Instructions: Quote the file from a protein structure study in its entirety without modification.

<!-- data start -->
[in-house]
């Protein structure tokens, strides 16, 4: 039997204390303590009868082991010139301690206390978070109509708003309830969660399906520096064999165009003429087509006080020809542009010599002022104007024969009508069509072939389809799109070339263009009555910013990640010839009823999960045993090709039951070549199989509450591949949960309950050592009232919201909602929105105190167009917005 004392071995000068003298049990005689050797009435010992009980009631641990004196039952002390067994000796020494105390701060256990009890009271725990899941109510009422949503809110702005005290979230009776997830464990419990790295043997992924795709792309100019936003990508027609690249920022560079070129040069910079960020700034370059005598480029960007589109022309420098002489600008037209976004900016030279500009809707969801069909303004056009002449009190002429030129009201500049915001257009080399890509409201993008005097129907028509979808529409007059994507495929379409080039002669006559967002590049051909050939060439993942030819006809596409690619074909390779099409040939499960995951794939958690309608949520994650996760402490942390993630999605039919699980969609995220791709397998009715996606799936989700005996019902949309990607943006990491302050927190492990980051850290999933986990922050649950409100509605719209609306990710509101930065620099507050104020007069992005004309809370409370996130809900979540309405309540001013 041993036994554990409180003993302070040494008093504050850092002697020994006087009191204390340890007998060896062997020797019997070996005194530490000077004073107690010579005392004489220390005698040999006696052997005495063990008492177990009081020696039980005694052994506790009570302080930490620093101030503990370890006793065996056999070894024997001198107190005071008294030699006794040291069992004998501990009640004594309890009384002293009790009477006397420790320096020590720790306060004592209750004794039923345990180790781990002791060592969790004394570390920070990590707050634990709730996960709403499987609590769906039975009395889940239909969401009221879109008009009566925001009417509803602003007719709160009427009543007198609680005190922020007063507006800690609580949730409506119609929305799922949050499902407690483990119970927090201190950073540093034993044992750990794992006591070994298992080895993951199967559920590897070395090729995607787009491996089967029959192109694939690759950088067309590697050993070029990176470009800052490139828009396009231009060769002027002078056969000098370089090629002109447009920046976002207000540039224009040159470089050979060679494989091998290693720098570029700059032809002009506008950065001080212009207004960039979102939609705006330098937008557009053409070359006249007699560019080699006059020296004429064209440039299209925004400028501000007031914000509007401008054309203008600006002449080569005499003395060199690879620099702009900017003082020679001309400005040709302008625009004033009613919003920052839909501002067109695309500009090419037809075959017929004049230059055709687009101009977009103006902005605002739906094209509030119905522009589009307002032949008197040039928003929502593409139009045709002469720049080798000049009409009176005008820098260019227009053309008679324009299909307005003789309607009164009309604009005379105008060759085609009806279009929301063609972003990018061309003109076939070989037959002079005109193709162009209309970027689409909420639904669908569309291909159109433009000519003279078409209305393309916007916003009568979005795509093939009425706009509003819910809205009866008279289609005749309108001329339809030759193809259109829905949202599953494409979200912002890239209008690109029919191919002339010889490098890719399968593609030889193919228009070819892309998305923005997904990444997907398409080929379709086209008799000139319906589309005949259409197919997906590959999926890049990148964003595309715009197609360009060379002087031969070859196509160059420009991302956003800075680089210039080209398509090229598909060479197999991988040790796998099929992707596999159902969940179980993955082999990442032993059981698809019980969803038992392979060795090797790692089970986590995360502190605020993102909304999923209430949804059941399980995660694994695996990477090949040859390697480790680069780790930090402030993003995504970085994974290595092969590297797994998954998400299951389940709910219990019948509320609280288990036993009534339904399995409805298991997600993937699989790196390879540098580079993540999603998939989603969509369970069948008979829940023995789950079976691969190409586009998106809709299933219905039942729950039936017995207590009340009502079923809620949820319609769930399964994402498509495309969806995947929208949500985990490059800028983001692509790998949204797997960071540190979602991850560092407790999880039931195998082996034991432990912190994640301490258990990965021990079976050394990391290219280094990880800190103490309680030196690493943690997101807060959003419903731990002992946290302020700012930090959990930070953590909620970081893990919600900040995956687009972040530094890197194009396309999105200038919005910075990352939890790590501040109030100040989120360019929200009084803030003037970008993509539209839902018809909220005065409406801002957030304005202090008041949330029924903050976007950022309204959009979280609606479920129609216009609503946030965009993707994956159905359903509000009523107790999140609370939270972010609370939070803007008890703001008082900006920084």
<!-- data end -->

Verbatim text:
[in-house]
């Protein structure tokens, strides 16, 4: 039997204390303590009868082991010139301690206390978070109509708003309830969660399906520096064999165009003429087509006080020809542009010599002022104007024969009508069509072939389809799109070339263009009555910013990640010839009823999960045993090709039951070549199989509450591949949960309950050592009232919201909602929105105190167009917005 004392071995000068003298049990005689050797009435010992009980009631641990004196039952002390067994000796020494105390701060256990009890009271725990899941109510009422949503809110702005005290979230009776997830464990419990790295043997992924795709792309100019936003990508027609690249920022560079070129040069910079960020700034370059005598480029960007589109022309420098002489600008037209976004900016030279500009809707969801069909303004056009002449009190002429030129009201500049915001257009080399890509409201993008005097129907028509979808529409007059994507495929379409080039002669006559967002590049051909050939060439993942030819006809596409690619074909390779099409040939499960995951794939958690309608949520994650996760402490942390993630999605039919699980969609995220791709397998009715996606799936989700005996019902949309990607943006990491302050927190492990980051850290999933986990922050649950409100509605719209609306990710509101930065620099507050104020007069992005004309809370409370996130809900979540309405309540001013 041993036994554990409180003993302070040494008093504050850092002697020994006087009191204390340890007998060896062997020797019997070996005194530490000077004073107690010579005392004489220390005698040999006696052997005495063990008492177990009081020696039980005694052994506790009570302080930490620093101030503990370890006793065996056999070894024997001198107190005071008294030699006794040291069992004998501990009640004594309890009384002293009790009477006397420790320096020590720790306060004592209750004794039923345990180790781990002791060592969790004394570390920070990590707050634990709730996960709403499987609590769906039975009395889940239909969401009221879109008009009566925001009417509803602003007719709160009427009543007198609680005190922020007063507006800690609580949730409506119609929305799922949050499902407690483990119970927090201190950073540093034993044992750990794992006591070994298992080895993951199967559920590897070395090729995607787009491996089967029959192109694939690759950088067309590697050993070029990176470009800052490139828009396009231009060769002027002078056969000098370089090629002109447009920046976002207000540039224009040159470089050979060679494989091998290693720098570029700059032809002009506008950065001080212009207004960039979102939609705006330098937008557009053409070359006249007699560019080699006059020296004429064209440039299209925004400028501000007031914000509007401008054309203008600006002449080569005499003395060199690879620099702009900017003082020679001309400005040709302008625009004033009613919003920052839909501002067109695309500009090419037809075959017929004049230059055709687009101009977009103006902005605002739906094209509030119905522009589009307002032949008197040039928003929502593409139009045709002469720049080798000049009409009176005008820098260019227009053309008679324009299909307005003789309607009164009309604009005379105008060759085609009806279009929301063609972003990018061309003109076939070989037959002079005109193709162009209309970027689409909420639904669908569309291909159109433009000519003279078409209305393309916007916003009568979005795509093939009425706009509003819910809205009866008279289609005749309108001329339809030759193809259109829905949202599953494409979200912002890239209008690109029919191919002339010889490098890719399968593609030889193919228009070819892309998305923005997904990444997907398409080929379709086209008799000139319906589309005949259409197919997906590959999926890049990148964003595309715009197609360009060379002087031969070859196509160059420009991302956003800075680089210039080209398509090229598909060479197999991988040790796998099929992707596999159902969940179980993955082999990442032993059981698809019980969803038992392979060795090797790692089970986590995360502190605020993102909304999923209430949804059941399980995660694994695996990477090949040859390697480790680069780790930090402030993003995504970085994974290595092969590297797994998954998400299951389940709910219990019948509320609280288990036993009534339904399995409805298991997600993937699989790196390879540098580079993540999603998939989603969509369970069948008979829940023995789950079976691969190409586009998106809709299933219905039942729950039936017995207590009340009502079923809620949820319609769930399964994402498509495309969806995947929208949500985990490059800028983001692509790998949204797997960071540190979602991850560092407790999880039931195998082996034991432990912190994640301490258990990965021990079976050394990391290219280094990880800190103490309680030196690493943690997101807060959003419903731990002992946290302020700012930090959990930070953590909620970081893990919600900040995956687009972040530094890197194009396309999105200038919005910075990352939890790590501040109030100040989120360019929200009084803030003037970008993509539209839902018809909220005065409406801002957030304005202090008041949330029924903050976007950022309204959009979280609606479920129609216009609503946030965009993707994956159905359903509000009523107790999140609370939270972010609370939070803007008890703001008082900006920084």